Newly-established RIAs are exciting. Independent advisors can pick the tools they want, build their own culture, and hone in on the clients that will help them grow. When you’re looking for ideas about your new practice, don’t count out the hard-earned lessons of your fellow small businesses.
At the core, your new RIA is a small business, too. No matter the industry, small-scale entrepreneurs have learned a lot about the small (but critical) steps that will help you establish yourself.
Develop a Strong Value Proposition
Why should a prospect work with you instead of the RIA down the street? Today’s investor has plenty of options when it comes to wealth management. Use your value proposition to clearly articulate why you’re the best one. If you’re working on retaining clients from your previous firm, your value proposition should be strong enough to explain why they should follow you to your new business.
Focus on People and Process
Process is important. When your RIA begins to grow, you need to be able to handle your new business without becoming overwhelmed by it. But while your technology and processes are a serious investment, they’re far easier to change than people. So focus on hiring the right people from the start, who share your common goals, are passionate about your value proposition, and whose work ethic aligns with your own.
Create a Calendly Account
The first and easiest thing your prospects need to be able to do is to get in touch with your firm. By setting up a Calendly account and including the link in your email signature and on your website, you remove any friction and uncertainty from the process of scheduling a meeting with you. That’s a win for client experience, and it’s also attractive to younger investors, who are used to automated, fully digital methods of communication and expect their advisors to conduct business online.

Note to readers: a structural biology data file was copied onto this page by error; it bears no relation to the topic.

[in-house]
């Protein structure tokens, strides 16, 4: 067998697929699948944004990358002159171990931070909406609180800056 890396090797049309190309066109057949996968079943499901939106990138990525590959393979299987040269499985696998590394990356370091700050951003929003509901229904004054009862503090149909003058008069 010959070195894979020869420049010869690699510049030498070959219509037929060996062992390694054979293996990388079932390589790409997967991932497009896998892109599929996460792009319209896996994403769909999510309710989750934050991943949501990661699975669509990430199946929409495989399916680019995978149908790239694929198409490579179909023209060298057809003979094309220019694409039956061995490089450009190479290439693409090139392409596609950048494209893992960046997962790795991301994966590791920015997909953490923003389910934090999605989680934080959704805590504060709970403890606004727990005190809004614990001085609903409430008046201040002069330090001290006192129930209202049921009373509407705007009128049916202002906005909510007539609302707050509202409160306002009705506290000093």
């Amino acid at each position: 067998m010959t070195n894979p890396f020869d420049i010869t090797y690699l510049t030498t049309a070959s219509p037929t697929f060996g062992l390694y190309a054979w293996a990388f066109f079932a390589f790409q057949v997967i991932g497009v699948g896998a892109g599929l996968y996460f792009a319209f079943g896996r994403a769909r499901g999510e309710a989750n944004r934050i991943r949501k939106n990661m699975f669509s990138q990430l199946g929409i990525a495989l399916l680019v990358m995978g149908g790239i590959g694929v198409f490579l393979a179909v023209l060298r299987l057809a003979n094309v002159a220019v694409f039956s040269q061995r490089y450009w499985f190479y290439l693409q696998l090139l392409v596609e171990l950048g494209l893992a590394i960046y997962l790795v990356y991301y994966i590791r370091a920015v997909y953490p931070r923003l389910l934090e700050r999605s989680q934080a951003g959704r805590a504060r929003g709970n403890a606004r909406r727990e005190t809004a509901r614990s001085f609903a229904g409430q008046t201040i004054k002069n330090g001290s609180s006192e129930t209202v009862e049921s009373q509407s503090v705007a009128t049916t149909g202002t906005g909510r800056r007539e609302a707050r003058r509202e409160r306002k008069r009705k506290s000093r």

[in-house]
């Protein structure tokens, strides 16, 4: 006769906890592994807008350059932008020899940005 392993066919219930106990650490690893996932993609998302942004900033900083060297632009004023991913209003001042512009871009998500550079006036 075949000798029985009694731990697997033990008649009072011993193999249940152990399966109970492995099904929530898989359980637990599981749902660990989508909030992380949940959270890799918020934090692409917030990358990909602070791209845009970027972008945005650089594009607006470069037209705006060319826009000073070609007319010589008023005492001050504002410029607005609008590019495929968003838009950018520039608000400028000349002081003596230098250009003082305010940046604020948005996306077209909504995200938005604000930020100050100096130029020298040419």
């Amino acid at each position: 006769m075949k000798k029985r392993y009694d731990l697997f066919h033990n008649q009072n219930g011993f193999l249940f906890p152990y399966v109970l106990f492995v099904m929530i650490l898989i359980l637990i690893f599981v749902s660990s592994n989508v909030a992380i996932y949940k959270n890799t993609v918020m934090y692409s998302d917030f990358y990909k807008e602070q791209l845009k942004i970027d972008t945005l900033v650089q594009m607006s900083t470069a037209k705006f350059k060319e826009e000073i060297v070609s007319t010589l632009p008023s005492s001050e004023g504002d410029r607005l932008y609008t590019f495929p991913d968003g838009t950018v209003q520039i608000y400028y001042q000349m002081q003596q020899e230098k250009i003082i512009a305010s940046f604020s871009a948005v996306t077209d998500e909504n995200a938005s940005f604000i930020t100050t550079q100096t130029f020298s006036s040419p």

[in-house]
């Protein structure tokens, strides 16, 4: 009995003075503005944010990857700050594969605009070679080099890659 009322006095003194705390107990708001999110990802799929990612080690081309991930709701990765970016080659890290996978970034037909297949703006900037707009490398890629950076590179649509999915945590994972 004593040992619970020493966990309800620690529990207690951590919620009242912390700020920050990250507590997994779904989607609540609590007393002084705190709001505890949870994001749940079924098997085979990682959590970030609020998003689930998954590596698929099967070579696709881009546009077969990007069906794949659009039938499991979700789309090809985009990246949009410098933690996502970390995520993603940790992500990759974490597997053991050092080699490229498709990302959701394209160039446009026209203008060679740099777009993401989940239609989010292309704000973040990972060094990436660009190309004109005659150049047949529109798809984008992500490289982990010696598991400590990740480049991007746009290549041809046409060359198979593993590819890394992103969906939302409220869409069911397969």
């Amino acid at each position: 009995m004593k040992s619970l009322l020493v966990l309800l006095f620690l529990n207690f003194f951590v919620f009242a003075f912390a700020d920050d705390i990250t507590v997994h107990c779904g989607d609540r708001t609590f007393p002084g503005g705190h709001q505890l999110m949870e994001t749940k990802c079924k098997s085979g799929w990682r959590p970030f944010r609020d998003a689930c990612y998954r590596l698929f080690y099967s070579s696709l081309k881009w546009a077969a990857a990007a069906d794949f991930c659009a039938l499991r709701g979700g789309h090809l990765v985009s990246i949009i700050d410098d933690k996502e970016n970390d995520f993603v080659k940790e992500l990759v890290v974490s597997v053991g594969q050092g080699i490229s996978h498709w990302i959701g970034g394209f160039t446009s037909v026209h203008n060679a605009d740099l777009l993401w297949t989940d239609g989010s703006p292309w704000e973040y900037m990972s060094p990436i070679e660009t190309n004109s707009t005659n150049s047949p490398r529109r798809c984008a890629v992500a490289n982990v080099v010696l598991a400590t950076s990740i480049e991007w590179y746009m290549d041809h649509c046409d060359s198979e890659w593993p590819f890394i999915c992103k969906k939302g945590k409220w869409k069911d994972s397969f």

Prioritize an eSignature Solution
Don’t assume printers are ubiquitous—and don’t assume people are so eager to work with you that they’ll go find one to sign your documents. As the world becomes more remote and more virtually accessible, people expect to be able to sign documents electronically. Not only is this convenient for your clients, but it’s also a major timesaver for you—and as a new small business owner, time is arguably your most valuable resource.
Build a Website to Grab Attention
Building a website should be one of your first orders of business— whether you do it yourself through a platform like WordPress, or outsource to a third-party agency. It’s the foundation of your new firm—even if you have a brick-and-mortar location, your website is where you’ll attract most of your visitors. It’s also likely where they’ll look first to learn more about you, your firm, and your contact information, so make sure those elements are easy to find. Social media is also a tremendously valuable way for you to build your new brand presence and engage with clients and prospects— and in the early stages of opening your firm, it can also be less time-consuming than trying to jump into launching a full digital marketing plan.
Set Up Google My Business
Once you’ve created your website, give your target audience the best possible chance to find it. Setting up a Google My Business listing for your firm will directly impact your company’s page rankings, and is an absolute must if you want your firm to show up in the top initial search results when someone is looking for location-based advisors. And you do want that, because it’s been estimated that brands who show up in those results can get up to a 700% increase in clicks over brands who show up only in regular search results.